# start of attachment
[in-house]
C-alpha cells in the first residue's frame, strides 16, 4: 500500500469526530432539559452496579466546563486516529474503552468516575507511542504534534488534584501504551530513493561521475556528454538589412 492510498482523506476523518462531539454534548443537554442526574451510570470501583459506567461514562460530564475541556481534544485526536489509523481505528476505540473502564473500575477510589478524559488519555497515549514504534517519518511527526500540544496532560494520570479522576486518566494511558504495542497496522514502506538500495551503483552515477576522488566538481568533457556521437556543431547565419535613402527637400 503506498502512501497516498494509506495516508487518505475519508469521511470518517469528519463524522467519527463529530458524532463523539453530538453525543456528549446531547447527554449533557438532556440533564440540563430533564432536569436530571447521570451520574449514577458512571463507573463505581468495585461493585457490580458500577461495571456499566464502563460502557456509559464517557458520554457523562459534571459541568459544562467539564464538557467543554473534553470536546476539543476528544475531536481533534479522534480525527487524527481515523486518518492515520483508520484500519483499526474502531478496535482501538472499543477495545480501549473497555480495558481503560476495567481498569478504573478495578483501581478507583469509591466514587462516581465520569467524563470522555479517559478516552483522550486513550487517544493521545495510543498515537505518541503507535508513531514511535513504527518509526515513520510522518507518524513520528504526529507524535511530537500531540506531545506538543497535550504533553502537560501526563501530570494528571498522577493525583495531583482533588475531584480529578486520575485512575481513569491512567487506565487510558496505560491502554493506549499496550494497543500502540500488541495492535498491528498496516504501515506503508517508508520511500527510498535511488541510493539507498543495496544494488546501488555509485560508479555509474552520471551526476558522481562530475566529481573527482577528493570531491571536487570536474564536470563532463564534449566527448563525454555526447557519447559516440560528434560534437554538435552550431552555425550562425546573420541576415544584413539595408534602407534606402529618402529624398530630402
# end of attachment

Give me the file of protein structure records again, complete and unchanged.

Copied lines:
[in-house]
C-alpha cells in the first residue's frame, strides 16, 4: 500500500469526530432539559452496579466546563486516529474503552468516575507511542504534534488534584501504551530513493561521475556528454538589412 492510498482523506476523518462531539454534548443537554442526574451510570470501583459506567461514562460530564475541556481534544485526536489509523481505528476505540473502564473500575477510589478524559488519555497515549514504534517519518511527526500540544496532560494520570479522576486518566494511558504495542497496522514502506538500495551503483552515477576522488566538481568533457556521437556543431547565419535613402527637400 503506498502512501497516498494509506495516508487518505475519508469521511470518517469528519463524522467519527463529530458524532463523539453530538453525543456528549446531547447527554449533557438532556440533564440540563430533564432536569436530571447521570451520574449514577458512571463507573463505581468495585461493585457490580458500577461495571456499566464502563460502557456509559464517557458520554457523562459534571459541568459544562467539564464538557467543554473534553470536546476539543476528544475531536481533534479522534480525527487524527481515523486518518492515520483508520484500519483499526474502531478496535482501538472499543477495545480501549473497555480495558481503560476495567481498569478504573478495578483501581478507583469509591466514587462516581465520569467524563470522555479517559478516552483522550486513550487517544493521545495510543498515537505518541503507535508513531514511535513504527518509526515513520510522518507518524513520528504526529507524535511530537500531540506531545506538543497535550504533553502537560501526563501530570494528571498522577493525583495531583482533588475531584480529578486520575485512575481513569491512567487506565487510558496505560491502554493506549499496550494497543500502540500488541495492535498491528498496516504501515506503508517508508520511500527510498535511488541510493539507498543495496544494488546501488555509485560508479555509474552520471551526476558522481562530475566529481573527482577528493570531491571536487570536474564536470563532463564534449566527448563525454555526447557519447559516440560528434560534437554538435552550431552555425550562425546573420541576415544584413539595408534602407534606402529618402529624398530630402